A 27-year-old man who allegedly fled after shooting three people outside an Edmonds market Tuesday afternoon turned himself in hours later, according to police.

One 20-year-old woman was fatally wounded and two other people, a 23-year-old man and a 24-year-old woman, were injured just before 3:30 p.m. at the Boo Han market, in the 22600 block of Highway 99, said Edmonds police spokesman Sgt. Josh McClure.

“It was pretty much chaos. When the officers arrived, they immediately started providing first aid to the victims,” said McClure.

The injured woman, who was shot in the face, confirmed Tuesday afternoon the suspect is “either her ex- or estranged husband,” McClure said. No further information about their relationship was immediately available.

She also told police all four people involved in the incident knew one other, he said.

Help for domestic-violence survivors

If you are in immediate danger, call 911. If you have been abused by an intimate partner, you can call the 24-hour National Domestic Violence Hotline at 800-799-7233 or 800-787-3224 (TTY). A variety of agencies in the area offer assistance, including confidential shelters, counseling, child therapy and legal help. For a list of resources, visit the Washington State Coalition Against Domestic Violence's website.

The suspect was seen armed with a handgun, running south on Highway 99, although officers believed he might have driven away, McClure said.


The Edmonds Police Department tweeted later Tuesday night that the man who turned himself in was from Everett.

Officers are in the process of talking to witnesses and searching for surveillance video from nearby businesses, he said.

The two women were taken to Seattle’s Harborview Medical Center and the man was taken to Providence Regional Medical Center in Everett. All three are believed to be in their 30s, McClure said.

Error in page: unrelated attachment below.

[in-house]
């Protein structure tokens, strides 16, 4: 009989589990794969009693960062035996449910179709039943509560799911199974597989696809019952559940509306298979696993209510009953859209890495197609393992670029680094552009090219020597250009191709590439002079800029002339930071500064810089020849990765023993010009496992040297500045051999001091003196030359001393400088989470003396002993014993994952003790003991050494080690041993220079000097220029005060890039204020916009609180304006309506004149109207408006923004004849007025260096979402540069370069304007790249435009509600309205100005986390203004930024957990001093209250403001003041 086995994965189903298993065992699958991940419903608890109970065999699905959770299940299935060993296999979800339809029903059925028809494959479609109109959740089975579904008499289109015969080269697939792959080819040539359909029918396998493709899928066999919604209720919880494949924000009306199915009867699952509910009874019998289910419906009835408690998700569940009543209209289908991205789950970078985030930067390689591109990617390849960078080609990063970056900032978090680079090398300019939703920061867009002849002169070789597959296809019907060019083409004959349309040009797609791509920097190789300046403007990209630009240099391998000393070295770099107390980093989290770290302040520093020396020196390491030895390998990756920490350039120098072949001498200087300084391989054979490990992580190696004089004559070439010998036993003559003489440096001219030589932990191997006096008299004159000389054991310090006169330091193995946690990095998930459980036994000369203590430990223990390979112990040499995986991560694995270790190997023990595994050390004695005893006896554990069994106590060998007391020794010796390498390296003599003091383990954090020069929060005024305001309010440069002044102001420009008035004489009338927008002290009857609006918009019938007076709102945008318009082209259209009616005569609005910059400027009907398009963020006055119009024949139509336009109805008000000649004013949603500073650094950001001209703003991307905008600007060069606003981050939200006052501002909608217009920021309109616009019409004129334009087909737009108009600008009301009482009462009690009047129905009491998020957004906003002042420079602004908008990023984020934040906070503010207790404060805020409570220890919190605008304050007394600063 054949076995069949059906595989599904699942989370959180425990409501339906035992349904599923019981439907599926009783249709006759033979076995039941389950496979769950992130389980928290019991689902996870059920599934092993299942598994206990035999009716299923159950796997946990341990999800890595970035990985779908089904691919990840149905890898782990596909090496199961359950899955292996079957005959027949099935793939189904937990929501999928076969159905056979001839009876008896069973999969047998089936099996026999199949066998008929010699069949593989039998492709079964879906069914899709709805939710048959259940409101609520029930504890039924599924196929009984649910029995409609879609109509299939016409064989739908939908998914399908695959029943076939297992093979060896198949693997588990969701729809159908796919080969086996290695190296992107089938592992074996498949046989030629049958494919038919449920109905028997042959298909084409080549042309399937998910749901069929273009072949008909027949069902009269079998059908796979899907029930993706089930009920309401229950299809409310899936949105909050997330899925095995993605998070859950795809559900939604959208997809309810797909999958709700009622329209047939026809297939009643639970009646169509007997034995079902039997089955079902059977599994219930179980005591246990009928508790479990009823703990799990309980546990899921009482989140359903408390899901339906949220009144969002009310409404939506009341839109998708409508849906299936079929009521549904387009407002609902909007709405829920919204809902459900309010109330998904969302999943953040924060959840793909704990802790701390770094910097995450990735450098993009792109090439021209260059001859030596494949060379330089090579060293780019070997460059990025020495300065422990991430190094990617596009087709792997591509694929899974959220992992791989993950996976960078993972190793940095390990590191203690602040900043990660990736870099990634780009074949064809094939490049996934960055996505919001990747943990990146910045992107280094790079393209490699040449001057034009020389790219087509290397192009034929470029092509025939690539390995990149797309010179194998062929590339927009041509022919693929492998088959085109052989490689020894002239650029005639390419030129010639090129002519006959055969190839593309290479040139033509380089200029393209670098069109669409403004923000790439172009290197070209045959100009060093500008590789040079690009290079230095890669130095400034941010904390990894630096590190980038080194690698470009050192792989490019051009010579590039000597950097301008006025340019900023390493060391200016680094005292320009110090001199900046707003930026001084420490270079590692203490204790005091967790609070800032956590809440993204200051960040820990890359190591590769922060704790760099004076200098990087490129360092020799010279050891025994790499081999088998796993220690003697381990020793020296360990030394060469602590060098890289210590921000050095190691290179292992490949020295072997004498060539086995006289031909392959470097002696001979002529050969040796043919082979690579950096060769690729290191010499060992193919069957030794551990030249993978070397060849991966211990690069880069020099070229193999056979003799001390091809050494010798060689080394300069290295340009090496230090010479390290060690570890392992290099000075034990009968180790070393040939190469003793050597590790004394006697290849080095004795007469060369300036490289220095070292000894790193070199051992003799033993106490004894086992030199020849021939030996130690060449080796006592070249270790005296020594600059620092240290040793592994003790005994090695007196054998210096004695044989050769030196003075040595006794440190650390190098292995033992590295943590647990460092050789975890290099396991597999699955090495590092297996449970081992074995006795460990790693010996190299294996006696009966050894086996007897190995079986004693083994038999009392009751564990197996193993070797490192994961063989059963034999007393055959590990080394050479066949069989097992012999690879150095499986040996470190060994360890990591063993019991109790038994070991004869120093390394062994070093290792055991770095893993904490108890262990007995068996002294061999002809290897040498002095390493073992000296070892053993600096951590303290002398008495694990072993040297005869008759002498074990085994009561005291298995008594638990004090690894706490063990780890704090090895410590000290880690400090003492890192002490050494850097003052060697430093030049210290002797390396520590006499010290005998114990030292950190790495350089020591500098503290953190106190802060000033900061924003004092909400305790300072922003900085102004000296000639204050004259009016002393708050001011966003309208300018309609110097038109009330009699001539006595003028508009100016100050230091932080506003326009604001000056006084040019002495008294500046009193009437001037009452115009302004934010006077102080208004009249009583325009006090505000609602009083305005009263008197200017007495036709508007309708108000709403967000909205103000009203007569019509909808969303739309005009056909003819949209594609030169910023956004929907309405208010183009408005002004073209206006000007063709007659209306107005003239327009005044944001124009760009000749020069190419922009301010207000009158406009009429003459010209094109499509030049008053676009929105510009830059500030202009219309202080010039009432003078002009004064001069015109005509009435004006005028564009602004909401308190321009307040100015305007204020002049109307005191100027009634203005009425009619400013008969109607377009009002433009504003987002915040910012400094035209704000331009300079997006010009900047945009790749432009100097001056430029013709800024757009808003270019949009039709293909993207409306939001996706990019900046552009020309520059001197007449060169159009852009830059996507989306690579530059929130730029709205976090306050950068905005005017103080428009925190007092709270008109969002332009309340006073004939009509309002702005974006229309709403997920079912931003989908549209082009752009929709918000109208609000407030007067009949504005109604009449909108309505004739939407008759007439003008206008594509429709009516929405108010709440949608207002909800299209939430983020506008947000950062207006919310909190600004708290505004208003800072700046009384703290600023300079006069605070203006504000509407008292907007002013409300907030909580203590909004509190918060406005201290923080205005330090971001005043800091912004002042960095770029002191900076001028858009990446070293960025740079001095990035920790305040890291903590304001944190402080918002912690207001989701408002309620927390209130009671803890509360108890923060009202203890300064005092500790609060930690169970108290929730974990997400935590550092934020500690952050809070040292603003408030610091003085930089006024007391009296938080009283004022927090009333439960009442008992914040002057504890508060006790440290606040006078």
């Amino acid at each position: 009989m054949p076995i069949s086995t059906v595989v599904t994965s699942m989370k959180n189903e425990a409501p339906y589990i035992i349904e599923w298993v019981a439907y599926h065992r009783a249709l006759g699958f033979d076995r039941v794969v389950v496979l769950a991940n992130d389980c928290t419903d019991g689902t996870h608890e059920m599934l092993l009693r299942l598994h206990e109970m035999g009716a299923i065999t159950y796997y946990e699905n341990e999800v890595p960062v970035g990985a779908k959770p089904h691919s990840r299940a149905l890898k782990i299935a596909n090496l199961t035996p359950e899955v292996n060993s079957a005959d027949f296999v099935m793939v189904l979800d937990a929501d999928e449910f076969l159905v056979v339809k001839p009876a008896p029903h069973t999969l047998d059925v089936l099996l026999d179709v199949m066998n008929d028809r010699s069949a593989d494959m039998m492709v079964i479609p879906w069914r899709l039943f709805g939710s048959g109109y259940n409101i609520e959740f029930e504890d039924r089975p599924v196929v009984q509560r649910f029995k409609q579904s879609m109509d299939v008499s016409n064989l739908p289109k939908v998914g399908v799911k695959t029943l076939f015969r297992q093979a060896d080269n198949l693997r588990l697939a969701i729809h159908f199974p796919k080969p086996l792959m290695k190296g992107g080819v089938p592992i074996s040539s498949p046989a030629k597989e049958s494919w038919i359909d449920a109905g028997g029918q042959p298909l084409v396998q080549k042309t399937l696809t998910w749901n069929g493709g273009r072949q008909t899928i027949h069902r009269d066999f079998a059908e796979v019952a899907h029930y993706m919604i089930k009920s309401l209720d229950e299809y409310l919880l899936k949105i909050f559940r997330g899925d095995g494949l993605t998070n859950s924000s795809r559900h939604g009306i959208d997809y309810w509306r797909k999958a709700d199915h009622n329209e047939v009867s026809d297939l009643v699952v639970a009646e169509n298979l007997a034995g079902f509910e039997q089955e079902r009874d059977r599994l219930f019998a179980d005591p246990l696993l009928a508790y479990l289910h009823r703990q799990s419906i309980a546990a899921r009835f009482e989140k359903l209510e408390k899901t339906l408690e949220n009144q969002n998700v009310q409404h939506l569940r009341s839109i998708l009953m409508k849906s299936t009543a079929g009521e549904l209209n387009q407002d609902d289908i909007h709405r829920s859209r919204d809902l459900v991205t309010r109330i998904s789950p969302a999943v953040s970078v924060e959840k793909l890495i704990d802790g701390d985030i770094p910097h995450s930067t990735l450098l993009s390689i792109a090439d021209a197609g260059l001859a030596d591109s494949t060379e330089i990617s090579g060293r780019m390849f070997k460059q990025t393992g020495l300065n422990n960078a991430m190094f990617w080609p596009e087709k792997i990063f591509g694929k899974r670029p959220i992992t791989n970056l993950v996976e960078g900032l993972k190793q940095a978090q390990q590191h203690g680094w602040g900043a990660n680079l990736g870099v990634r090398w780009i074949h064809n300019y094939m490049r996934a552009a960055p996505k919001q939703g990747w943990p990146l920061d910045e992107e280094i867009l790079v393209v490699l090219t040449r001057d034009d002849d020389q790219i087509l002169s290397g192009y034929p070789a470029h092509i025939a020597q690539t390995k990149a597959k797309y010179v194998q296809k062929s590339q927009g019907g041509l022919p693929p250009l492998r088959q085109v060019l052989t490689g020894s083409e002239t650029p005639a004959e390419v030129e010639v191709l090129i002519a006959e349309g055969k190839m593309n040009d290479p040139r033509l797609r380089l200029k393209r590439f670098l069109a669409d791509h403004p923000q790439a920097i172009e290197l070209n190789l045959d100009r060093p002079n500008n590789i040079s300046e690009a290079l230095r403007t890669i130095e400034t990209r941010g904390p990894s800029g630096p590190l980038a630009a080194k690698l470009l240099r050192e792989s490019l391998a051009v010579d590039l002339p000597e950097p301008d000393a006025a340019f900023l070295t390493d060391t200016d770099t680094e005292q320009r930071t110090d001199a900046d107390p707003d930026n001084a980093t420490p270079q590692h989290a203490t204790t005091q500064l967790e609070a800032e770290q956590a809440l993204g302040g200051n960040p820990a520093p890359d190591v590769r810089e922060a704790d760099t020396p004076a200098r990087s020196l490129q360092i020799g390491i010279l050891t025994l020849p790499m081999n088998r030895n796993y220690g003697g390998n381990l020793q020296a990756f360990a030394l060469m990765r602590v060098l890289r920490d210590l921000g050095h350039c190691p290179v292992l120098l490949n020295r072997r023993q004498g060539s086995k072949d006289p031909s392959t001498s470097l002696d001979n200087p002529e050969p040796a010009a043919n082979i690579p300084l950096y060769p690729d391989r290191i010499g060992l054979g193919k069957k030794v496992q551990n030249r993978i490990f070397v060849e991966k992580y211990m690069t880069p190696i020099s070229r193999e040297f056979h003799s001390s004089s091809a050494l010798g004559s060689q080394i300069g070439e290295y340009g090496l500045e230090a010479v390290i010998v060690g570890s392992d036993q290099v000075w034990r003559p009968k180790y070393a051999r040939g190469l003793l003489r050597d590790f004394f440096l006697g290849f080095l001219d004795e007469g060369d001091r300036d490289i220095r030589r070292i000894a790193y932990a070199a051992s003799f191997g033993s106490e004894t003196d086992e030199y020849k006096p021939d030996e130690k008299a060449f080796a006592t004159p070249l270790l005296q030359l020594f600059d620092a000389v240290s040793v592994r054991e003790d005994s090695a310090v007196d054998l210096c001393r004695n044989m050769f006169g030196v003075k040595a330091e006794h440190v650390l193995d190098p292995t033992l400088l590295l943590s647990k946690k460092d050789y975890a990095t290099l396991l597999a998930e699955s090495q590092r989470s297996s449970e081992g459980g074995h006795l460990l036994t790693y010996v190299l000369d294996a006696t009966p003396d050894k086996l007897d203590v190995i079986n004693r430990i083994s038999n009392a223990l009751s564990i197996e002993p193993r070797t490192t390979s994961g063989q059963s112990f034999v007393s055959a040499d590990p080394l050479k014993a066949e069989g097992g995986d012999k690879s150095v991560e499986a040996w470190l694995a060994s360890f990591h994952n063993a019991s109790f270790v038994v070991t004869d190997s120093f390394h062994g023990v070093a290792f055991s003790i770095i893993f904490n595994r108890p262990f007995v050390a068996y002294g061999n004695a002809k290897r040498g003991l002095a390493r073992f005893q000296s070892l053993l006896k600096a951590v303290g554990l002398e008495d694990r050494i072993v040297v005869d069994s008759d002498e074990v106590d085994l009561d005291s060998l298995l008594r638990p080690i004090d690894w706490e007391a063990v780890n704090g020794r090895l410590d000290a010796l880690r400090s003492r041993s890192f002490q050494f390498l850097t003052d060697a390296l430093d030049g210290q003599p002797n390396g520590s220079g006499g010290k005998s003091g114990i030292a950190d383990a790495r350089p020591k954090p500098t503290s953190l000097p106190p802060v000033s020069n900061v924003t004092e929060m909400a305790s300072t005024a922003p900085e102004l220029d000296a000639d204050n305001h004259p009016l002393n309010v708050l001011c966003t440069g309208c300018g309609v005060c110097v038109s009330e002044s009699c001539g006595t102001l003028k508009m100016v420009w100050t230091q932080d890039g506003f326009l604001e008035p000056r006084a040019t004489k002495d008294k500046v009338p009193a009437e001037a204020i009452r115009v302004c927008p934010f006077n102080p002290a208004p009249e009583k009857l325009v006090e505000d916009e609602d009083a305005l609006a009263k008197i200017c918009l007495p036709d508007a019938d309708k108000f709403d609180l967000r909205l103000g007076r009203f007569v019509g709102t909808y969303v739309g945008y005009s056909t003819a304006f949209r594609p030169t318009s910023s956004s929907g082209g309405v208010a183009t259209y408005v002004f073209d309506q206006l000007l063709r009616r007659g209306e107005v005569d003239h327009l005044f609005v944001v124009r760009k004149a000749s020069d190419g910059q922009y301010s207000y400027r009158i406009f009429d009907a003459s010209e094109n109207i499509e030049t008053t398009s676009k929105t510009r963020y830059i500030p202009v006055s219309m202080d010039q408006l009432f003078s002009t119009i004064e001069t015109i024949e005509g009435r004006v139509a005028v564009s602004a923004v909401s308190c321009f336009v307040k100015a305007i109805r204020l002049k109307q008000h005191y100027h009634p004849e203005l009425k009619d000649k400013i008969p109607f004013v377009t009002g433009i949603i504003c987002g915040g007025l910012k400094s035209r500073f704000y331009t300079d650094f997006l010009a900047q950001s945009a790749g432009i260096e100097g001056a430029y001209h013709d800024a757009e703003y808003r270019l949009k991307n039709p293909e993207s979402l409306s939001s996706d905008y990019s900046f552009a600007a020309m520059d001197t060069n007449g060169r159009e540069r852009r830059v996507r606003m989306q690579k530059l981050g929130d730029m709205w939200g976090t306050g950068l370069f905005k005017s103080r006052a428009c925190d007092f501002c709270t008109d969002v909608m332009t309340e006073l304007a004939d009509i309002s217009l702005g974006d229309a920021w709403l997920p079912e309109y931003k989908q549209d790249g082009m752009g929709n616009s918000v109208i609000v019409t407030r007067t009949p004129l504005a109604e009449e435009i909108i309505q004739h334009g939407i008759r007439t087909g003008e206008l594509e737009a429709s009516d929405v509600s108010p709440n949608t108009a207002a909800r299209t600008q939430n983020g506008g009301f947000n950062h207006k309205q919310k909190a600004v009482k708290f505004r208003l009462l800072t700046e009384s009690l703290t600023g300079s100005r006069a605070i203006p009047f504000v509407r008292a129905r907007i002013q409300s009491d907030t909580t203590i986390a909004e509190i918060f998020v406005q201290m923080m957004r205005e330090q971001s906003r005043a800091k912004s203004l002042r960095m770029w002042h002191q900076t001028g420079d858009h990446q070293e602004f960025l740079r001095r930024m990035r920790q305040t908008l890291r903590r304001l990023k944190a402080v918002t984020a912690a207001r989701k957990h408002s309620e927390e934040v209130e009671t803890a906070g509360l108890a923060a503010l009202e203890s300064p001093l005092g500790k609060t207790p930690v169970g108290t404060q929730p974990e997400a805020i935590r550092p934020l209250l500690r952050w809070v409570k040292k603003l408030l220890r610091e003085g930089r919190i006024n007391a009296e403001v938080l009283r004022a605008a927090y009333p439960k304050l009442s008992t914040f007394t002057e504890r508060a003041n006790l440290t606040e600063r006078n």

Both patients at Harborview were in critical condition as of Tuesday evening, hospital spokesperson Susan Gregg said.

Officers are in the process of talking to witnesses and searching for more surveillance video from nearby businesses.

Jonathan Dinh, the manager of nearby Seattle Deli, said the shooting happened during the deli’s downtime, so no customers were in the store.


“All I heard was the gunshots,” Dinh said, explaining that he can’t see the market from his deli in the same strip mall. He counted six shots.

Police “rushed right in front of the market,” and Dinh saw medics load three people into ambulances. As of 5 p.m. there were so many police vehicles in the parking lot that Dinh said he couldn’t get his car out.

Tu Nguyen, who works as a waiter at Pho Than Brothers, a restaurant in the same plaza, said he didn’t hear the shots but several of his customers did.

“I ran outside … and police had just arrived,” Nguyen, 30, said. “I just wanted to know what happened at my workplace.”

News researcher Miyoko Wolf contributed to this report.